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State Trust Lands:
military preservation; land exchanges

Our Position: support
Bill Number: SCR1001
Sponsor: Nelson, Gowan, Landrum Taylor, et al.
Legislative Session: 2012 Legislative Session

state trust landsSCR1001 military bases; land exchanges (Nelson, Landrum Taylor, S. Pierce, et al.) refers to the ballot a constitutional amendment that authorizes land exchanges between the State Land Department and the Federal Government.  The land exchanges can be for two purposes including to provide for to improve the management of the state lands for the purpose of sale or lease or conversion to public use or for the protection of military facilities.  Exchanges must be referred to the ballot by the Legislature and approved by the voters in order to be consummated. 

All exchanges must have two appraisals and an analysis as well as be vetted at two public meetings.  Full disclosure of all of the parcels involved is also required – up front.  We have opposed most of the past land exchange measures – exchange proposals have been on the ballot seven times and defeated by the voters seven times – but we support this proposal because it includes the kind of transparency and accountability that is necessary to ensure that land exchanges are in the best interest of the trust and the larger public and in the case may be able to help facilitate protection of key state trust land parcels.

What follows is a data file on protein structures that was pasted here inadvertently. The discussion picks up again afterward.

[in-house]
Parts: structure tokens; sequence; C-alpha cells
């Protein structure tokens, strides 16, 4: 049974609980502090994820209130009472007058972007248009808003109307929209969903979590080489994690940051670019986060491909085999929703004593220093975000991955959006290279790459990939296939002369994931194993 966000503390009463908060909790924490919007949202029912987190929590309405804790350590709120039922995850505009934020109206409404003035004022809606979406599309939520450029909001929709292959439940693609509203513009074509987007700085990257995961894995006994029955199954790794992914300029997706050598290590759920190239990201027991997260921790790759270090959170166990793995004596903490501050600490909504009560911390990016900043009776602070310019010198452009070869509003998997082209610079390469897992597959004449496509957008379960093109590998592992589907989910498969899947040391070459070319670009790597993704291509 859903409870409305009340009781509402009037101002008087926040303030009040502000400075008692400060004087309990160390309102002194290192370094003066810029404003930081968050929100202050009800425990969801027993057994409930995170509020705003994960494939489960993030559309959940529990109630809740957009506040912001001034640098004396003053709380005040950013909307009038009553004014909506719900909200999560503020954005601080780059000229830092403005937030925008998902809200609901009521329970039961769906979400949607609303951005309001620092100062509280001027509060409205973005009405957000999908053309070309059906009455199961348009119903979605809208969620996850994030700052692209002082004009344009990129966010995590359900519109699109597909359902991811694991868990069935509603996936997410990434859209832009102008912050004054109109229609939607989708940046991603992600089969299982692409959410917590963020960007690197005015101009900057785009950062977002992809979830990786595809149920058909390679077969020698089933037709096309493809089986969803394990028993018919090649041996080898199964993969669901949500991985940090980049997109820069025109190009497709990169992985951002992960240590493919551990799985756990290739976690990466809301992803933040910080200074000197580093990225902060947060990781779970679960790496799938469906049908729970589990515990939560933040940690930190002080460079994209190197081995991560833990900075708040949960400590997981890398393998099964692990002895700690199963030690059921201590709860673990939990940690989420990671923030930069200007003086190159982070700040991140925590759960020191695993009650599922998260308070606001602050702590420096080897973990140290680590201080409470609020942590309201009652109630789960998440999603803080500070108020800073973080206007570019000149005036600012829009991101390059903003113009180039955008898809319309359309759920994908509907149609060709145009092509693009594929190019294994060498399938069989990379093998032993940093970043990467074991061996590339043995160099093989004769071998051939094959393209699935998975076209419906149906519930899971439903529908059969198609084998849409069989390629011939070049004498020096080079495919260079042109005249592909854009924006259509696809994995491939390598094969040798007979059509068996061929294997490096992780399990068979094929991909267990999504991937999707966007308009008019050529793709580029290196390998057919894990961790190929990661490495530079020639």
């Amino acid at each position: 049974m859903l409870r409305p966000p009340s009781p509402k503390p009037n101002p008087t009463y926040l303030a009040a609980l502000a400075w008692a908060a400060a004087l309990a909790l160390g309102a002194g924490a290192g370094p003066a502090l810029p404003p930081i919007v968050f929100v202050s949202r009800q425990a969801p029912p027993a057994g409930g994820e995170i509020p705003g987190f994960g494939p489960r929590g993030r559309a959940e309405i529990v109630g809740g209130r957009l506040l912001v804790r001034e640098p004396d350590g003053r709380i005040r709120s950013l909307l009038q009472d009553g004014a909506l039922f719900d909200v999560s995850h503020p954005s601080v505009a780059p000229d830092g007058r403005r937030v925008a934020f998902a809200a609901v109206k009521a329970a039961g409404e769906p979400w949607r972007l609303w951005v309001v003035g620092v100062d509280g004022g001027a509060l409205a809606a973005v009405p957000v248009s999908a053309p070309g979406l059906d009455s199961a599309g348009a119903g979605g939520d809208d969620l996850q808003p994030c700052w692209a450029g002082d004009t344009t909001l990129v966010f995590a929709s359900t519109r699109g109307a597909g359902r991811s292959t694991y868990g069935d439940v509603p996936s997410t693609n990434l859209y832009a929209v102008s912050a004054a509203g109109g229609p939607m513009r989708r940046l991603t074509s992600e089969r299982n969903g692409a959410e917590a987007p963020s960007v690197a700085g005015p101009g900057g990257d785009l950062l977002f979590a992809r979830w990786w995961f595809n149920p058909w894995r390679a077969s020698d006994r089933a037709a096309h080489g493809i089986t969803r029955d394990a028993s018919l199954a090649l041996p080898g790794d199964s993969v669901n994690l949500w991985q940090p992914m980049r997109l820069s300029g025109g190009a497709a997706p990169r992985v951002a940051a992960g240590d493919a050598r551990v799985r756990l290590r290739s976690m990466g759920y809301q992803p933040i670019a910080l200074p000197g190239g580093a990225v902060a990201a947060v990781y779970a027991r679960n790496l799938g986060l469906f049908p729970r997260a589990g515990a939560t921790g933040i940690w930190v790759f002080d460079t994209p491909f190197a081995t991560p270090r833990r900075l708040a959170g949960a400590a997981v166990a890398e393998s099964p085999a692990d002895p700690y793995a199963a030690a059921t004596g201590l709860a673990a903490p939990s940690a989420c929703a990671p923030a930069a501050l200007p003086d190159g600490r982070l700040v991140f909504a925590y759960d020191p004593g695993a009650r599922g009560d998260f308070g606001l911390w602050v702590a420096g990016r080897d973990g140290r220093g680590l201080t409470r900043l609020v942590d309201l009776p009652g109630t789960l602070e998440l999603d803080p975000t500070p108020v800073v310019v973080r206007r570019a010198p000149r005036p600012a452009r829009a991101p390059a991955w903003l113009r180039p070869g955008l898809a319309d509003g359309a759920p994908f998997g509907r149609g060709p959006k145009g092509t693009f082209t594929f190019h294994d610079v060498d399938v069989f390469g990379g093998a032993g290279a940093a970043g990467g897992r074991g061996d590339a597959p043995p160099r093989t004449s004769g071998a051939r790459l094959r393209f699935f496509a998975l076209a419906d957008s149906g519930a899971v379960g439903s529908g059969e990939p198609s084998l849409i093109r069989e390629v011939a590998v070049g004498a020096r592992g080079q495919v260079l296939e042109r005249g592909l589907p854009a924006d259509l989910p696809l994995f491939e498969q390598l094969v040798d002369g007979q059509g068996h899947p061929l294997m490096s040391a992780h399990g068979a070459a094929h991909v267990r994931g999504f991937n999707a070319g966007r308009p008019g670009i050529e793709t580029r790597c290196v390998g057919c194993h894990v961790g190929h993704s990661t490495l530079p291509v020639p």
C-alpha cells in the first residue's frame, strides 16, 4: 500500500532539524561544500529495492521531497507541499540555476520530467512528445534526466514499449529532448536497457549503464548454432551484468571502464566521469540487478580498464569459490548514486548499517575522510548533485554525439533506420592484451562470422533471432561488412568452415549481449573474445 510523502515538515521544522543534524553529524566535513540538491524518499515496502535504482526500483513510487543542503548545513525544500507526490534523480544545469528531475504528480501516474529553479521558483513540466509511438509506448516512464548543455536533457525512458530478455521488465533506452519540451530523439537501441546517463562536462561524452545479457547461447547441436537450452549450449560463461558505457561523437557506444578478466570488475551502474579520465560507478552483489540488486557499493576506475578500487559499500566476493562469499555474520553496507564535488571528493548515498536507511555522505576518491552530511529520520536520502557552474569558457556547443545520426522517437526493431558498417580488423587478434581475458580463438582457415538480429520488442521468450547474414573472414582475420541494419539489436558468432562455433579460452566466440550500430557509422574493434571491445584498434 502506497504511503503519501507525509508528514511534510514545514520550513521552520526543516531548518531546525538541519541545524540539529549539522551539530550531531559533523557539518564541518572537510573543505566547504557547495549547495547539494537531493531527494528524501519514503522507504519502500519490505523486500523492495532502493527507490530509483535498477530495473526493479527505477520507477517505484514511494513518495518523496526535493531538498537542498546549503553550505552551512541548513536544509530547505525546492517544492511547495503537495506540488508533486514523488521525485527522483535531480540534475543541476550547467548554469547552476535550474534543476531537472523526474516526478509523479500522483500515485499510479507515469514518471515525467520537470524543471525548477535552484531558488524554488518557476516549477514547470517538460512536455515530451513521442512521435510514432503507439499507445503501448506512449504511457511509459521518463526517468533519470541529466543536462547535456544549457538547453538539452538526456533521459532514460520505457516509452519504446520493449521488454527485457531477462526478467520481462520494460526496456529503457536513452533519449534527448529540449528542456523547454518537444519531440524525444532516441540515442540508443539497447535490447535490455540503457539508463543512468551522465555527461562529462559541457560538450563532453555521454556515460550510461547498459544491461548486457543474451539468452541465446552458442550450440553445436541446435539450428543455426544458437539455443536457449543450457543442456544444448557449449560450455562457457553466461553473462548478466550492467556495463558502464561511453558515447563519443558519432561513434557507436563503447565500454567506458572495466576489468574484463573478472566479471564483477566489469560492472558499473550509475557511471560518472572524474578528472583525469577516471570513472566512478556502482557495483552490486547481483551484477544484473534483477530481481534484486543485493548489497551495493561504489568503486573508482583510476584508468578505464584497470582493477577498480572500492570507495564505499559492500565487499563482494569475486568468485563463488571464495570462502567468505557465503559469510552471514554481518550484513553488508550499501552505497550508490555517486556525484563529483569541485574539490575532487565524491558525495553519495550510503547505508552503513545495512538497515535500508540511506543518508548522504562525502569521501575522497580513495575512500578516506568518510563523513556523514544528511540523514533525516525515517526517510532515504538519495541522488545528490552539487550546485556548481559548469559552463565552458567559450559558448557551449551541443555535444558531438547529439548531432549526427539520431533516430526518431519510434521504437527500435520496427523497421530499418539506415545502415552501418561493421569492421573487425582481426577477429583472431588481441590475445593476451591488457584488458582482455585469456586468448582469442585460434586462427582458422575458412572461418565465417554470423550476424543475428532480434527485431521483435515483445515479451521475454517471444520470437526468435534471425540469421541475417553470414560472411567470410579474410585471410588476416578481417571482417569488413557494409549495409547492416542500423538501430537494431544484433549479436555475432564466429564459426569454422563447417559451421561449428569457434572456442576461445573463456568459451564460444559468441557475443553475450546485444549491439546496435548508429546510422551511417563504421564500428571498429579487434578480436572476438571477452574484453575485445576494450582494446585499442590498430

Status

SB1001 is the companion statutory language for SCR1001. It has been signed by the Governor.

Action Needed


To thank senators who voted yes, click on Thank you on SCR1001.

More information

To review the bill and see and detailed status, click on SCR1001 status .  To read the bill, click on SCR1001.

To see how your representatives voted, click on SCR1001 House Vote.

To see how your senator voted, click on SCR1001 Senate Vote.

Background

This measure provides a way to exchange state trust land for federal lands that includes accountability and transparency.  The exchange process will have an open and public process, which identifies all lands that will be exchanged up front; requires two land appraisals; includes an analysis of the impacts; and requires two public meetings. All of this must happen prior to any exchange moving forward. This helps limit backroom deals that have been a problem with some past exchanges.

Each land exchange must also go to the voters, so the voters have the final say and provide a screen for ensuring that an exchange is truly in the public’s interests. This will also help to limit the number of exchange proposals.

Exchanges can only be for two purposes including providing for the sale or lease or conversion to public use of state lands or for the protection of military facilities.

The Sierra Club has opposed most of the past land exchange measures, but we are supporting this proposal because it includes the kind of transparency and accountability that is necessary to ensure that land exchanges are in the best interest of the trust and the larger public.

     
     

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